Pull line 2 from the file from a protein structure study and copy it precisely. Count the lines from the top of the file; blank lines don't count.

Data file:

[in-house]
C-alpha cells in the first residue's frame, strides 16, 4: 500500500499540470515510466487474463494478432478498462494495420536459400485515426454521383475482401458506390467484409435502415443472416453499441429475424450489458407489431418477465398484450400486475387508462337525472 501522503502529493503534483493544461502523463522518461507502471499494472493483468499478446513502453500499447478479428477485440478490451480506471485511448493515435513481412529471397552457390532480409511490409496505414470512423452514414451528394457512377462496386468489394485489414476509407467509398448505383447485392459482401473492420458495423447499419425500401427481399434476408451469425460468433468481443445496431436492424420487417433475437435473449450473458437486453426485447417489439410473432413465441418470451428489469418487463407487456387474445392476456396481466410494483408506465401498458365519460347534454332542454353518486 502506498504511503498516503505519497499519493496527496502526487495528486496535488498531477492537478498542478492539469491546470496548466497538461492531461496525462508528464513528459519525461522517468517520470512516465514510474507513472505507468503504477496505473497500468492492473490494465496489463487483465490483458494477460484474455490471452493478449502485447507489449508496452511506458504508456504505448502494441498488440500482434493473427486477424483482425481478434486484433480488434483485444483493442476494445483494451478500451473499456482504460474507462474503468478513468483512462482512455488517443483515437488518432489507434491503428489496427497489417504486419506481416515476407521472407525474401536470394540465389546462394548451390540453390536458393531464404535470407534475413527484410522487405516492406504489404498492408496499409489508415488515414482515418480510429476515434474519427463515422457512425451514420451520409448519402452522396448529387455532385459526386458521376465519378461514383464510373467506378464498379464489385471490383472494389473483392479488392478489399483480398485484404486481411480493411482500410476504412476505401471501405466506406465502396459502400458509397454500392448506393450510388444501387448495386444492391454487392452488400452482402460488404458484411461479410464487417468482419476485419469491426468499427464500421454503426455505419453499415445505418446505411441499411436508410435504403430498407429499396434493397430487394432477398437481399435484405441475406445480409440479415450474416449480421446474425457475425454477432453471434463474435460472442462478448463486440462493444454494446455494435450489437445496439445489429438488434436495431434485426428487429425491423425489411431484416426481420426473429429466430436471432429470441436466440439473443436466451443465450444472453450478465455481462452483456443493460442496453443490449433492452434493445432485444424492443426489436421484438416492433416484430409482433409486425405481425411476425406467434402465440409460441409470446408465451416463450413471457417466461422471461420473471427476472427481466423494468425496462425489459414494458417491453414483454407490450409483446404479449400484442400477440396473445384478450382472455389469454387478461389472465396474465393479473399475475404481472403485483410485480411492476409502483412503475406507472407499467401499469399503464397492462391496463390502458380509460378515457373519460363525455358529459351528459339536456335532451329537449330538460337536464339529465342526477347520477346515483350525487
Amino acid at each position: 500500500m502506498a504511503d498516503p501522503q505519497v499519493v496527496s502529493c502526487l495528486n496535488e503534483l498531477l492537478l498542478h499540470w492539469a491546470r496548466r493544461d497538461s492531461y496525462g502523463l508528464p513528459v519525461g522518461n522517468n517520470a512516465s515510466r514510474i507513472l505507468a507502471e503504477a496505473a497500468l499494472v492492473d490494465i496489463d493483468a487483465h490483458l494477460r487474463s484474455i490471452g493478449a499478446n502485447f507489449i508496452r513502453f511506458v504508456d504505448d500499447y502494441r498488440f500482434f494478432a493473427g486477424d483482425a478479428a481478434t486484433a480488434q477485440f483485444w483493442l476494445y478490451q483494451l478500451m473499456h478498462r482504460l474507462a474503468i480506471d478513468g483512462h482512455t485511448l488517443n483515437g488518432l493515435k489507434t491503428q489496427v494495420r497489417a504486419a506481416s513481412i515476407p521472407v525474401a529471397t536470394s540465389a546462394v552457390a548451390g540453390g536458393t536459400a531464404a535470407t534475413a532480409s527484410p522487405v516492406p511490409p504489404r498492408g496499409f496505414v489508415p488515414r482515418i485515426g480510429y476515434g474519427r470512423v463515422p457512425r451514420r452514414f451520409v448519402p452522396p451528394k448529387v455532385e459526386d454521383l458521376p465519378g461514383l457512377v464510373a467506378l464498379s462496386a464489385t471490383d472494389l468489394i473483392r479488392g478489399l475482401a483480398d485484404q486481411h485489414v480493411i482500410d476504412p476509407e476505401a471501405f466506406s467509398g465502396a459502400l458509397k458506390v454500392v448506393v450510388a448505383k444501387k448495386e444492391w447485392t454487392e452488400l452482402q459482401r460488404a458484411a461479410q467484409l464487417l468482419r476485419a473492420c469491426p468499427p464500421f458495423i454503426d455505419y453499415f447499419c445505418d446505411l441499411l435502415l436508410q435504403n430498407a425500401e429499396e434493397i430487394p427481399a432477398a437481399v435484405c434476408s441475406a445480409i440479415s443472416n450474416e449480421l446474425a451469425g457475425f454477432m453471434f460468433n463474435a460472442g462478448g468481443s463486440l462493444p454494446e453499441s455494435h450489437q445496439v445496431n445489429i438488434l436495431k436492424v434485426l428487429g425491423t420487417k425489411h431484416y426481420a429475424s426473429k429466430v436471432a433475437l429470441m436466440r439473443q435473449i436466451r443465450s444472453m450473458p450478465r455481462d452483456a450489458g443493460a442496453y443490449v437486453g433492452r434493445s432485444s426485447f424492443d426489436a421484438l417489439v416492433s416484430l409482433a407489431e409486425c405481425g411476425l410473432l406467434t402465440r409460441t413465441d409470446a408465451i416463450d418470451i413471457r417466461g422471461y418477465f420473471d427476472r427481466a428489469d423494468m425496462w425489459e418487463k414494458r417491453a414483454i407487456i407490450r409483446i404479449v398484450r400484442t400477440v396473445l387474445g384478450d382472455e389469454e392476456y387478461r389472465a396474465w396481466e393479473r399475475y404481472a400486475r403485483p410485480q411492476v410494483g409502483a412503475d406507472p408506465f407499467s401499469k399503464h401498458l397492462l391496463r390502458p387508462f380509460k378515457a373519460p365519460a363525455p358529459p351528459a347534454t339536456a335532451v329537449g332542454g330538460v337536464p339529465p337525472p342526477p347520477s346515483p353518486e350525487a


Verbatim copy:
C-alpha cells in the first residue's frame, strides 16, 4: 500500500499540470515510466487474463494478432478498462494495420536459400485515426454521383475482401458506390467484409435502415443472416453499441429475424450489458407489431418477465398484450400486475387508462337525472 501522503502529493503534483493544461502523463522518461507502471499494472493483468499478446513502453500499447478479428477485440478490451480506471485511448493515435513481412529471397552457390532480409511490409496505414470512423452514414451528394457512377462496386468489394485489414476509407467509398448505383447485392459482401473492420458495423447499419425500401427481399434476408451469425460468433468481443445496431436492424420487417433475437435473449450473458437486453426485447417489439410473432413465441418470451428489469418487463407487456387474445392476456396481466410494483408506465401498458365519460347534454332542454353518486 502506498504511503498516503505519497499519493496527496502526487495528486496535488498531477492537478498542478492539469491546470496548466497538461492531461496525462508528464513528459519525461522517468517520470512516465514510474507513472505507468503504477496505473497500468492492473490494465496489463487483465490483458494477460484474455490471452493478449502485447507489449508496452511506458504508456504505448502494441498488440500482434493473427486477424483482425481478434486484433480488434483485444483493442476494445483494451478500451473499456482504460474507462474503468478513468483512462482512455488517443483515437488518432489507434491503428489496427497489417504486419506481416515476407521472407525474401536470394540465389546462394548451390540453390536458393531464404535470407534475413527484410522487405516492406504489404498492408496499409489508415488515414482515418480510429476515434474519427463515422457512425451514420451520409448519402452522396448529387455532385459526386458521376465519378461514383464510373467506378464498379464489385471490383472494389473483392479488392478489399483480398485484404486481411480493411482500410476504412476505401471501405466506406465502396459502400458509397454500392448506393450510388444501387448495386444492391454487392452488400452482402460488404458484411461479410464487417468482419476485419469491426468499427464500421454503426455505419453499415445505418446505411441499411436508410435504403430498407429499396434493397430487394432477398437481399435484405441475406445480409440479415450474416449480421446474425457475425454477432453471434463474435460472442462478448463486440462493444454494446455494435450489437445496439445489429438488434436495431434485426428487429425491423425489411431484416426481420426473429429466430436471432429470441436466440439473443436466451443465450444472453450478465455481462452483456443493460442496453443490449433492452434493445432485444424492443426489436421484438416492433416484430409482433409486425405481425411476425406467434402465440409460441409470446408465451416463450413471457417466461422471461420473471427476472427481466423494468425496462425489459414494458417491453414483454407490450409483446404479449400484442400477440396473445384478450382472455389469454387478461389472465396474465393479473399475475404481472403485483410485480411492476409502483412503475406507472407499467401499469399503464397492462391496463390502458380509460378515457373519460363525455358529459351528459339536456335532451329537449330538460337536464339529465342526477347520477346515483350525487